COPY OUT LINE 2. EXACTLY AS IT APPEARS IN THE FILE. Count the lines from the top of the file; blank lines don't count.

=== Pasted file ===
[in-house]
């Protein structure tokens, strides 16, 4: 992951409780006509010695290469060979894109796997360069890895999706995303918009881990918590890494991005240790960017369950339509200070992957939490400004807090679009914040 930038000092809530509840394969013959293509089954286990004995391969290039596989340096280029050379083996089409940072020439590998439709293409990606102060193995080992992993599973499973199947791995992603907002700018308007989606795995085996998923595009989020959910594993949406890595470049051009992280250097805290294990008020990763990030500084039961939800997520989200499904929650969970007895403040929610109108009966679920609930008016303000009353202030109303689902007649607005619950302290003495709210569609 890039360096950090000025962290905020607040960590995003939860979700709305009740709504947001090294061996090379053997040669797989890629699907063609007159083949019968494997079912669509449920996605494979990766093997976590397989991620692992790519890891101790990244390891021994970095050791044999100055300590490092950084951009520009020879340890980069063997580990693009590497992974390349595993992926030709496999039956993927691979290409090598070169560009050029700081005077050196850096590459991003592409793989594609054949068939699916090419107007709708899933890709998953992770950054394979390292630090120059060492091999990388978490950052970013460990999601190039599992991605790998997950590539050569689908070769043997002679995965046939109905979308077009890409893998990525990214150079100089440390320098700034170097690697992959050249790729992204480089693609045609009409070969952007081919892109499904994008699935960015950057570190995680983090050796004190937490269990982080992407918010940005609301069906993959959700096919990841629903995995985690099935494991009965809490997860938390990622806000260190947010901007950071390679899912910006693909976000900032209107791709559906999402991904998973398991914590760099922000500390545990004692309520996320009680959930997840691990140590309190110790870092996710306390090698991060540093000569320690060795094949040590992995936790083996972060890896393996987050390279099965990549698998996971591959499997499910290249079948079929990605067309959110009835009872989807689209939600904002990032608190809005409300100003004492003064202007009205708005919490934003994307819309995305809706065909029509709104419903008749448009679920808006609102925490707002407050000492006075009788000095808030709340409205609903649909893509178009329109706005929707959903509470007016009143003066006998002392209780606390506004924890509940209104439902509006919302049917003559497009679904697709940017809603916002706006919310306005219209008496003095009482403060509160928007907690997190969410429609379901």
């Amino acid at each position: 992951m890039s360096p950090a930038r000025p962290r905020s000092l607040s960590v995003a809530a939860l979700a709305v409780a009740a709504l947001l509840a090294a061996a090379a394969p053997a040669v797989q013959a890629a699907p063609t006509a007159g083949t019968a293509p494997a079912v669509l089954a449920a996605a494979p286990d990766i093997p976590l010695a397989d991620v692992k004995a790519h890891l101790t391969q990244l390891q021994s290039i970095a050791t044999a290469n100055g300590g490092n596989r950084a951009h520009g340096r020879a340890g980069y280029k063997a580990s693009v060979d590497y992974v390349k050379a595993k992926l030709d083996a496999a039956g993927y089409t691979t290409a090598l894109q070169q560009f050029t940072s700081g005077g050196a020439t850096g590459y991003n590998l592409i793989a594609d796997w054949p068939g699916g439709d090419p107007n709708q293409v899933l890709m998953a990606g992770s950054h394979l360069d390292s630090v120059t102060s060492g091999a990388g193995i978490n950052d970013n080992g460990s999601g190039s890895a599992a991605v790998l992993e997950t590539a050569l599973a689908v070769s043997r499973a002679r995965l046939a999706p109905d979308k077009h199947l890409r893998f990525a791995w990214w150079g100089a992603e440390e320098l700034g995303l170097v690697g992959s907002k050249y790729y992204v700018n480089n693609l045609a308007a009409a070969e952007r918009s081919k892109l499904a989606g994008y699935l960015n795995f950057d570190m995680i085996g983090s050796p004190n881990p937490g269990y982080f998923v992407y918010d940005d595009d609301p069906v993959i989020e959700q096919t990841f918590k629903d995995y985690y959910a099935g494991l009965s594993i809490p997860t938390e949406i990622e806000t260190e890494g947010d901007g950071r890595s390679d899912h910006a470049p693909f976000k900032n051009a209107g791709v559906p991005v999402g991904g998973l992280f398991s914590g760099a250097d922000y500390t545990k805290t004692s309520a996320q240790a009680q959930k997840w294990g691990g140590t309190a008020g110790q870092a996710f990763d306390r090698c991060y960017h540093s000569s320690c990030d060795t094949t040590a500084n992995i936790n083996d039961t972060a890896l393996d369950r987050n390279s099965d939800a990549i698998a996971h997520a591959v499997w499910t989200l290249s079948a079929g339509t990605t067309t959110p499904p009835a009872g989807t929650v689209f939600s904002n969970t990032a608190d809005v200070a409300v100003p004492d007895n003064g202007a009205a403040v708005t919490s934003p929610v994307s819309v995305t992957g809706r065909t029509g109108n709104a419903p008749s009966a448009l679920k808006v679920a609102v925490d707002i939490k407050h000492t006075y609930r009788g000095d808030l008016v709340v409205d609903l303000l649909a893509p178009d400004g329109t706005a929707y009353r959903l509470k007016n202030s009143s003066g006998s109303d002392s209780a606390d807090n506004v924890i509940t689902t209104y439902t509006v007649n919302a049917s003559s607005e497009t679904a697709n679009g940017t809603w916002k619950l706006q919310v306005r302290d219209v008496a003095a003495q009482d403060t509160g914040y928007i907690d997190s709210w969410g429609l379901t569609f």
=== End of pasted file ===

């Protein structure tokens, strides 16, 4: 992951409780006509010695290469060979894109796997360069890895999706995303918009881990918590890494991005240790960017369950339509200070992957939490400004807090679009914040 930038000092809530509840394969013959293509089954286990004995391969290039596989340096280029050379083996089409940072020439590998439709293409990606102060193995080992992993599973499973199947791995992603907002700018308007989606795995085996998923595009989020959910594993949406890595470049051009992280250097805290294990008020990763990030500084039961939800997520989200499904929650969970007895403040929610109108009966679920609930008016303000009353202030109303689902007649607005619950302290003495709210569609 890039360096950090000025962290905020607040960590995003939860979700709305009740709504947001090294061996090379053997040669797989890629699907063609007159083949019968494997079912669509449920996605494979990766093997976590397989991620692992790519890891101790990244390891021994970095050791044999100055300590490092950084951009520009020879340890980069063997580990693009590497992974390349595993992926030709496999039956993927691979290409090598070169560009050029700081005077050196850096590459991003592409793989594609054949068939699916090419107007709708899933890709998953992770950054394979390292630090120059060492091999990388978490950052970013460990999601190039599992991605790998997950590539050569689908070769043997002679995965046939109905979308077009890409893998990525990214150079100089440390320098700034170097690697992959050249790729992204480089693609045609009409070969952007081919892109499904994008699935960015950057570190995680983090050796004190937490269990982080992407918010940005609301069906993959959700096919990841629903995995985690099935494991009965809490997860938390990622806000260190947010901007950071390679899912910006693909976000900032209107791709559906999402991904998973398991914590760099922000500390545990004692309520996320009680959930997840691990140590309190110790870092996710306390090698991060540093000569320690060795094949040590992995936790083996972060890896393996987050390279099965990549698998996971591959499997499910290249079948079929990605067309959110009835009872989807689209939600904002990032608190809005409300100003004492003064202007009205708005919490934003994307819309995305809706065909029509709104419903008749448009679920808006609102925490707002407050000492006075009788000095808030709340409205609903649909893509178009329109706005929707959903509470007016009143003066006998002392209780606390506004924890509940209104439902509006919302049917003559497009679904697709940017809603916002706006919310306005219209008496003095009482403060509160928007907690997190969410429609379901």